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Almost ready to let fly

Disc golfers to rattle chains at Hermiston course
By Tammy Malgesini

Staff Writer

Published on September 13, 2017 6:58AM

Brian Fricke of Hermiston Parks & Recreation digs holes for brackets in preparation of installing baskets at Hermiston Desert Disc Golf. The course dedication is Sept. 20.

STAFF PHOTO BY TAMMY MALGESINI

Brian Fricke of Hermiston Parks & Recreation digs holes for brackets in preparation of installing baskets at Hermiston Desert Disc Golf. The course dedication is Sept. 20.

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A graphic shows the layout of Hermiston Desert Disc Golf. The course dedication is Sept. 20 at the Oxbow Trail.

CONTRIBUTED BY CITY OF HERMISTON

A graphic shows the layout of Hermiston Desert Disc Golf. The course dedication is Sept. 20 at the Oxbow Trail.

The first tee pad for the Hermiston Desert Disc Golf course is near the gazebo at the Oxbow Trail.

STAFF PHOTO BY TAMMY MALGESINI

The first tee pad for the Hermiston Desert Disc Golf course is near the gazebo at the Oxbow Trail.

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Several discs sit on the tee pad of the first hole at Hermiston Desert Disc Golf. The course will be dedicated Sept. 20.

STAFF PHOTO BY TAMMY MALGESINI

Several discs sit on the tee pad of the first hole at Hermiston Desert Disc Golf. The course will be dedicated Sept. 20.

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Local disc golf enthusiasts are excited about the regulation tee pads at Hermiston Desert Disc Golf. The course officially opens after the Sept. 20 dedication ceremony.

STAFF PHOTO BY TAMMY MALGESINI

Local disc golf enthusiasts are excited about the regulation tee pads at Hermiston Desert Disc Golf. The course officially opens after the Sept. 20 dedication ceremony.

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A wide open fairway offers disc golfers a chance to air out drives at Hermiston Desert Disc Golf.

STAFF PHOTO BY TAMMY MALGESINI

A wide open fairway offers disc golfers a chance to air out drives at Hermiston Desert Disc Golf.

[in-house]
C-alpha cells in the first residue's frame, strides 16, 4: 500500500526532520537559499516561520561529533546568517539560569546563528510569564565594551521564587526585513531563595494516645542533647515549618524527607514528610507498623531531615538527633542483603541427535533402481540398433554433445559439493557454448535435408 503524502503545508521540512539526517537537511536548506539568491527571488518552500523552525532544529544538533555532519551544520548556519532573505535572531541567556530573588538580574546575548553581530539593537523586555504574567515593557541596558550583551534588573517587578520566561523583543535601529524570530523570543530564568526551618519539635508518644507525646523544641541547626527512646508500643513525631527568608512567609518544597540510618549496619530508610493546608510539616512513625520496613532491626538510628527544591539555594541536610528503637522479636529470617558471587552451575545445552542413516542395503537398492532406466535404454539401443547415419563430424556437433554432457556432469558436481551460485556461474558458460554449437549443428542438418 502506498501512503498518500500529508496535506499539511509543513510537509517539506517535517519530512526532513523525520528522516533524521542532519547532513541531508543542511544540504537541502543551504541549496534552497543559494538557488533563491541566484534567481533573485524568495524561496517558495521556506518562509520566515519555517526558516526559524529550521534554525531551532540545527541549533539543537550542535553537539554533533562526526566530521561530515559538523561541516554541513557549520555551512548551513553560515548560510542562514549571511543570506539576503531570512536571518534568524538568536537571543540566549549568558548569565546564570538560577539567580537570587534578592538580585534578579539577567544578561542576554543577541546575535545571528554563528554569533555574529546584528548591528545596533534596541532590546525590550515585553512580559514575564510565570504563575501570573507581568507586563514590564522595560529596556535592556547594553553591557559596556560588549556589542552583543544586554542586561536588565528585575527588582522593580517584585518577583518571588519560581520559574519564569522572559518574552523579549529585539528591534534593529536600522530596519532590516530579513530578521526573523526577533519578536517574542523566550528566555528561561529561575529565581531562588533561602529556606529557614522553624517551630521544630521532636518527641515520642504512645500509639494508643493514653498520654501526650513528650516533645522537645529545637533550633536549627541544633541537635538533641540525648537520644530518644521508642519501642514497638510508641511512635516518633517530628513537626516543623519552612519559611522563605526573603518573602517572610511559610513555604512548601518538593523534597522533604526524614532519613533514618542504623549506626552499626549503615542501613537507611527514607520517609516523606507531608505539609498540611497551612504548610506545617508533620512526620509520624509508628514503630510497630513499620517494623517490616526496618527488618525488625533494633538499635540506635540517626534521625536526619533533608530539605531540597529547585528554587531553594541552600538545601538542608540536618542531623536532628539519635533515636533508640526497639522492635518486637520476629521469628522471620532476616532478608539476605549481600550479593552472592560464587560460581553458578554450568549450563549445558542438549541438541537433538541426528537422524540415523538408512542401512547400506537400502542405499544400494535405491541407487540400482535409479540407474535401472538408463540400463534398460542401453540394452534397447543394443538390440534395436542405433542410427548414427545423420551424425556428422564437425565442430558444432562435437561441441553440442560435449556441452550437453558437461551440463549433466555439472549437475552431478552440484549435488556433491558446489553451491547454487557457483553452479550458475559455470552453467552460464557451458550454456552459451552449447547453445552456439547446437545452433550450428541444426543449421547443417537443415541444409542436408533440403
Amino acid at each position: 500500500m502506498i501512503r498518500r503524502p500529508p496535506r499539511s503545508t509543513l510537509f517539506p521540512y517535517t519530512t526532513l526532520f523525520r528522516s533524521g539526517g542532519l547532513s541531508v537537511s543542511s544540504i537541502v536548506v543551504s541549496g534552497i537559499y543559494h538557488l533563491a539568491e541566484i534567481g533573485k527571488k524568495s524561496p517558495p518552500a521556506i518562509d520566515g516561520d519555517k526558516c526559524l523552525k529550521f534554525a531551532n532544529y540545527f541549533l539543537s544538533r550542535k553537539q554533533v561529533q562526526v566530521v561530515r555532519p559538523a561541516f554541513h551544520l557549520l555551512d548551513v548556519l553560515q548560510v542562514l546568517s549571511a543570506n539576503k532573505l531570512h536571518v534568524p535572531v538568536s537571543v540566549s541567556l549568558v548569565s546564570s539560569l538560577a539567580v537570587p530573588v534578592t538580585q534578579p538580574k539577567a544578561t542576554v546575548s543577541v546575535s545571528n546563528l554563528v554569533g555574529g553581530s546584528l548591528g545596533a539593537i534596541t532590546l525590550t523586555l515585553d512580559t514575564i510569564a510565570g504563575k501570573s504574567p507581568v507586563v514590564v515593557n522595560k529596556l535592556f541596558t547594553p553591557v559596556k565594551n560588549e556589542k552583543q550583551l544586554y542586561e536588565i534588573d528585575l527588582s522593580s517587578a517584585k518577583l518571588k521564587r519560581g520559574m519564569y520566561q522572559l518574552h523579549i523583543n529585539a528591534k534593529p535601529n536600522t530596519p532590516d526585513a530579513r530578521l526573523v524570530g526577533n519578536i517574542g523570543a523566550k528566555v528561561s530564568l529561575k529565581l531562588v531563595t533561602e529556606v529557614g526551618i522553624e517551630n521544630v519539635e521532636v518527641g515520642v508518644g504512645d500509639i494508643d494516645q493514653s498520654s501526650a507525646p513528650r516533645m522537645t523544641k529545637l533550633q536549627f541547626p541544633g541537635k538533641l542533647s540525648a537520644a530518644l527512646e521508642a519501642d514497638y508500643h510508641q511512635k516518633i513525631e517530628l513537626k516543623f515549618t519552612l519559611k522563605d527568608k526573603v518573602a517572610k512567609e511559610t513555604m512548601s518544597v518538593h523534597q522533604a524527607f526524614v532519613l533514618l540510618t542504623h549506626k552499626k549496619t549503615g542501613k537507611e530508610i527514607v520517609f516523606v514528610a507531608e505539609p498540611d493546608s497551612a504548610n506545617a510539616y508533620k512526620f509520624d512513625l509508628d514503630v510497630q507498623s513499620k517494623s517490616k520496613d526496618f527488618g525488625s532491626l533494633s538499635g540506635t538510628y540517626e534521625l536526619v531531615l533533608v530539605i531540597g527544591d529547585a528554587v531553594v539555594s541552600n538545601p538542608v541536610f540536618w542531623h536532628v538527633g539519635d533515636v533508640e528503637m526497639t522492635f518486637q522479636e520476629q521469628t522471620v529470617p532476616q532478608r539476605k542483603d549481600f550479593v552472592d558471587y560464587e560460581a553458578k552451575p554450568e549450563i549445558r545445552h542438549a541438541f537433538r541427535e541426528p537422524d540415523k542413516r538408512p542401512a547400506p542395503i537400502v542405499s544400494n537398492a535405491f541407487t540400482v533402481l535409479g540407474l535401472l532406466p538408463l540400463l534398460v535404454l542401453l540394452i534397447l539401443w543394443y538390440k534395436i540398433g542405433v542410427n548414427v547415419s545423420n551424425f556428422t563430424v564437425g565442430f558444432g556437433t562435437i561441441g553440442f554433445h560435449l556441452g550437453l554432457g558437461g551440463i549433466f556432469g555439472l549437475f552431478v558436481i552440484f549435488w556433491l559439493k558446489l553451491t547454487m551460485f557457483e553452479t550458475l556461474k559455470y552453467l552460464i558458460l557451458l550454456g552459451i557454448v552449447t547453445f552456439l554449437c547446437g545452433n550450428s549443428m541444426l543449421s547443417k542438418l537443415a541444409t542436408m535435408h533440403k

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The Oxbow Trail is the home of Hermiston Desert Disc Golf. The first phase of the course is set to open Sept. 20.

STAFF PHOTO BY TAMMY MALGESINI

The Oxbow Trail is the home of Hermiston Desert Disc Golf. The first phase of the course is set to open Sept. 20.

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Area disc golf enthusiasts will soon have another course where they can get out and rattle some chains.

A number of players have had a hand in developing the Hermiston Desert Disc Golf course, said Larry Fetter, director of Hermiston Parks & Recreation. In addition to the city of Hermiston, the project is the result of cooperative efforts between the Hermiston Irrigation District, the Good Shepherd Community Health Foundation and the board and administration of Good Shepherd Health Care System.

A dedication ceremony for Hermiston Desert Disc Golf is set for Wednesday, Sept. 20, at 5:30 p.m. at the Oxbow Trail, located at 1100 N.W. Elm Ave. The first phase of the course, which includes nine holes, will be available to the public free of charge.

“The nice part of it is the Oxbow Trail meanders through the area,” Fetter said.

Scott Zielke, who works in the maintenance department at Good Shepherd, said the course correlates with the walking trail, but doesn’t require players to toss discs over the path.

The hospital foundation, Fetter said, provided a $15,000 grant for the first phase of the project. In addition to the health benefits, the foundation found the project appealing because it’s available for participants at no cost.

“They tend to favor things that are wellness related,” Fetter said. “They like the idea that it gets people out walking and exercising.”

The project, Fetter said, started out as a grassroots effort with a small group of disc golfers approaching the city to brainstorm about possible locations for a course. Zielke and hospital co-workers Jake Flemmer and Kathy Williams were aware of some hospital-owned acreage. Although the plot of land wasn’t large enough for a course, coupled with irrigation district property makes for a more than viable location for an eventual sprawling 18-hole course.

A chance encounter between Zielke, a novice disc golfer, and Matt Richmond and Ginger Wilkinson, both officers with the Umatilla Disc Golf Club, provided further enthusiasm for the possibility of a course in Hermiston.

While returning a boomerang Richmond accidentally tossed on Zielke’s daughter’s house, Zielke noticed a disc golf sticker on Richmond’s truck. Wilkinson, Richmond and Zielke started talking about how great it would be to have a course in Hermiston. Zielke told the couple about an upcoming community planning meeting.

“I told him, ‘I’m on board, where do I need to be and what meeting do I need to attend?’” Richmond said.

Wilkinson and Richmond immediately spread the word via the Umatilla Disc Golf Club Facebook page. A number of disc golfers voiced their support during the September 2016 planning meeting.

Flemmer, Zielke said, began researching course designs on the internet. Eventually, he plotted the 18-hole course so it was within regulations.

Having a larger layout with some open areas is an attraction for disc golfers, Richmond said. He expects the Hermiston course will contribute to the growth of the sport.

“It has championship size holes and pads, so that’s exciting,” Wilkinson said. “If you build it, they will come.”













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